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Grading Michael Kidd-Gilchrist's Early Season with the Charlotte Bobcats

CHARLOTTE, NC - NOVEMBER 13:  Michael Kidd-Gilchrist #14 of the Charlotte Bobcats during their game at Time Warner Cable Arena on November 13, 2012 in Charlotte, North Carolina.  NOTE TO USER: User expressly acknowledges and agrees that, by downloading and or using this photograph, User is consenting to the terms and conditions of the Getty Images License Agreement.  (Photo by Streeter Lecka/Getty Images)
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Conner BoydCorrespondent IDecember 11, 2012

In most ways, I think it's fair to say the Charlotte Bobcats have exceeded expectations so far this season.

They're currently experiencing a slump that has left them with a record of 7-13, but the fact that they have already won as many games as they did all of last season is quite an achievement. They play close games, and a few of the losses have been heart-breakers.

Most thought coming in that Michael Kidd-Gilchrist would be something of a project pick. He's not an offensively polished player but is a guy who crashes the boards, plays lockdown defense and hustles as hard or harder than anyone on the court.

Offense

It's tough to say where the young man sits offensively. He can hit a few jump shots here and there, but most of his scoring is done at the rim, either finishing a fast break or collecting an offensive rebound and getting some junk points.

He's shooting 75.4 percent from the free-throw line, which isn't terrible, but for someone who lives and dies by scoring in the paint, it could definitely be better.

That being said, he's proven effective on the offensive end.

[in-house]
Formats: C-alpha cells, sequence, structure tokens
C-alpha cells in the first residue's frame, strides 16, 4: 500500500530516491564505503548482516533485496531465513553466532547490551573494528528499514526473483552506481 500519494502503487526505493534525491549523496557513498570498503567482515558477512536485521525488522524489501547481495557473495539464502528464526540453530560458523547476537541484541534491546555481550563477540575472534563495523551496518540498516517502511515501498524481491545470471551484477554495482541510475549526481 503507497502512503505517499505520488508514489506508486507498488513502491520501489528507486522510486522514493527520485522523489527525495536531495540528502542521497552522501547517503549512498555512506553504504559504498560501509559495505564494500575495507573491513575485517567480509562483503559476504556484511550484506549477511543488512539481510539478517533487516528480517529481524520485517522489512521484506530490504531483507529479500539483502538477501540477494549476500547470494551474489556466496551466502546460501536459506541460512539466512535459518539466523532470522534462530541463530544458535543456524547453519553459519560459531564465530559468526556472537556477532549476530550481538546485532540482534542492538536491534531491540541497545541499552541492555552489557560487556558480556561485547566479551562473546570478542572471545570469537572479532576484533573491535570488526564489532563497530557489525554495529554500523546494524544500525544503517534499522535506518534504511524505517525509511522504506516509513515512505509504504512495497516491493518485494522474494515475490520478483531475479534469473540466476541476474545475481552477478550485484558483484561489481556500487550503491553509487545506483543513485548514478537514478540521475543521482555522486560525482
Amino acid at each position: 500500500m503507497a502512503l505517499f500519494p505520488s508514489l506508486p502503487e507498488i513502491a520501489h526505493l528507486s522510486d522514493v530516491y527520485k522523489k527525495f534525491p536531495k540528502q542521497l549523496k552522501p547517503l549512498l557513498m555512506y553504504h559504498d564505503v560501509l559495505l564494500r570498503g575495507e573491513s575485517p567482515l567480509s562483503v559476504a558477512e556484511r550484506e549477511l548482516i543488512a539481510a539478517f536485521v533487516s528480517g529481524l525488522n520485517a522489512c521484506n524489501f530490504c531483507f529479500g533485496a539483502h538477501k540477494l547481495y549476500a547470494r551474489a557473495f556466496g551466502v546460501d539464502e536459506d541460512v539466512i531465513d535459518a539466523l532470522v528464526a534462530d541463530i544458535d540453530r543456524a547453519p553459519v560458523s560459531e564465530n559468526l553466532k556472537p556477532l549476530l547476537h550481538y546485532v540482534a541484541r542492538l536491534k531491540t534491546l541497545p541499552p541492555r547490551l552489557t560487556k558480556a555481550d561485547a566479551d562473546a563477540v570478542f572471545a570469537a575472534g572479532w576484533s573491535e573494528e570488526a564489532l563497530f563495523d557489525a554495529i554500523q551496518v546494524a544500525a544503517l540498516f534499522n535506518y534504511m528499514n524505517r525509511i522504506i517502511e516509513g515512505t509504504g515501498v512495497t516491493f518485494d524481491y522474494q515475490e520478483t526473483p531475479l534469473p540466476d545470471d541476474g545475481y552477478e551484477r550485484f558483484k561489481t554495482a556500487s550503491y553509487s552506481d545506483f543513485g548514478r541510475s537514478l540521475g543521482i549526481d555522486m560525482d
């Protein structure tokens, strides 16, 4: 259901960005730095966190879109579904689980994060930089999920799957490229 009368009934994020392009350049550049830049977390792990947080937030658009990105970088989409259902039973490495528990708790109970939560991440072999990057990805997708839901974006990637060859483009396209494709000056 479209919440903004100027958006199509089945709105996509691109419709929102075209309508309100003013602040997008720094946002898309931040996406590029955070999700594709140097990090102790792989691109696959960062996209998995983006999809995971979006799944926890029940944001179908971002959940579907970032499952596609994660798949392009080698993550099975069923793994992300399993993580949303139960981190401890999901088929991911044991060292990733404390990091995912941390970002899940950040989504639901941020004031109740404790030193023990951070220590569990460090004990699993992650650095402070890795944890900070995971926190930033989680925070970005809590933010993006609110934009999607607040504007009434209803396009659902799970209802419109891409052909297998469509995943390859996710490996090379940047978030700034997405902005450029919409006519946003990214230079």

He's a very athletic slasher who can get to the rim through traffic, and you'll be hard pressed to find a better finisher. He's an adequate passer and excellent on the offensive glass.

Defense

Where Michael Kidd-Gilchrist really shines is on the defensive side of the ball. His interior, mid-range, and perimeter defense is already at a level that far exceeds his age. He's acclimated to the NBA like a vet in his mid-20s, and he's still only 19.

Right now he's averaging 1.4 blocks and 1.0 steal per game. He's rarely beat off the dribble, and trying to drive against him in the paint is difficult for opposing players.

His length, athleticism and natural defensive intelligence have made him a force to be reckoned with on the defensive side of the court.

He does get into foul trouble. Right now, it's easy to blame that on NBA adjustment. NBA refs are much more likely to call a small bump than NCAA refs, and MKG still has to work on the line between being an aggressive defender and a reckless one.

It's not something that I expect to take much time.

Just like on offense, MKG is able to crash the boards on defense, so no problems there either. As he ages and continues to improve in this league, it's fair to say that he may become one of the best rebounding small forwards in the game.

Intangibles

And finally, intangibles. Sure, he has a speech impediment. It was something that was obvious in pre-draft interviews and in every interview he does. The Bobcats have done a good job of isolating Kidd-Gilchrist, who suffers from anxiety in front of press.

Despite his (improving) speech impediment, he's a very vocal leader on the court.

It doesn't appear that his shyness on camera translates to the court, though. Every time you see MKG, he's talking to coaches to get better, he's pumping teammates up and he's pushing everyone on the court to be tougher, faster and stronger.

In one sentence...he's embodying a rebuilding Charlotte Bobcats team.

He's not the only driving force. Kemba Walker has been great, as have Byron Mullens, Ramon Sessions and Ben Gordon. But MKG's hustle and relentless motor is helping to power the Bobcats out of the cellar.

So, here we go...final grades.

Offense: B-. Still needs to work on his jump shot to expand his range, or he'll never be a high-scorer. The things he can do on offense he does quite well, but there is still a lot of room for improvement.

Defense: A-. Again, still some chinks in the armor, most specifically his foul trouble, but it's safe to say that he's already the best defensive player on this team and he's only 19. Will likely be an elite defender one day.

Intangibles: A. No one embodies the spirit of this team better than MKG. His speech impediment and shyness haven't stopped him from being a leader, and his motor can't be beat.

Overall: B+. So far, it's been a very good season for MKG. I've highlighted some of the biggest things he needs to work on, but he's been as good or better than advertised in most aspects of his game. The Bobcats got a great piece to work with in MKG, and he's only going to get better with age.

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